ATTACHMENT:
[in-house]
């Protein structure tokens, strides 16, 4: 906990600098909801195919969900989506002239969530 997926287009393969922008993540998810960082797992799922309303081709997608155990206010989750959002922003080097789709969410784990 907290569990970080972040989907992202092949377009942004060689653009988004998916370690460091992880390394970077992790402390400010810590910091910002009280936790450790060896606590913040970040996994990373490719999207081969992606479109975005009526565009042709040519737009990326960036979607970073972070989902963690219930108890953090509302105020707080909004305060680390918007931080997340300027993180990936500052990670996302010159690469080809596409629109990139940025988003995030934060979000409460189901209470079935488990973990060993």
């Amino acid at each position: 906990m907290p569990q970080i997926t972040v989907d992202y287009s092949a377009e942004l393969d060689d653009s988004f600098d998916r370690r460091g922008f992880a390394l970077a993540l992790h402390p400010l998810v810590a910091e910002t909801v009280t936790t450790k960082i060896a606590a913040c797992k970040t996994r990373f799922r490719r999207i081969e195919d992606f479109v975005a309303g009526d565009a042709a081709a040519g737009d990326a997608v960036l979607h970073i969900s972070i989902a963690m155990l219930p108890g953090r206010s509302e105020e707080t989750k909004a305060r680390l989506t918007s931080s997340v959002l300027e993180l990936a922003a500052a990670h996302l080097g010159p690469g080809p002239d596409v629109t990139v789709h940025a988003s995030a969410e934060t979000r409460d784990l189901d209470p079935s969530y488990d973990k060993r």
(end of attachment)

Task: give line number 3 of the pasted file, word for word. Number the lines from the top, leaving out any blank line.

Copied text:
């Amino acid at each position: 906990m907290p569990q970080i997926t972040v989907d992202y287009s092949a377009e942004l393969d060689d653009s988004f600098d998916r370690r460091g922008f992880a390394l970077a993540l992790h402390p400010l998810v810590a910091e910002t909801v009280t936790t450790k960082i060896a606590a913040c797992k970040t996994r990373f799922r490719r999207i081969e195919d992606f479109v975005a309303g009526d565009a042709a081709a040519g737009d990326a997608v960036l979607h970073i969900s972070i989902a963690m155990l219930p108890g953090r206010s509302e105020e707080t989750k909004a305060r680390l989506t918007s931080s997340v959002l300027e993180l990936a922003a500052a990670h996302l080097g010159p690469g080809p002239d596409v629109t990139v789709h940025a988003s995030a969410e934060t979000r409460d784990l189901d209470p079935s969530y488990d973990k060993r």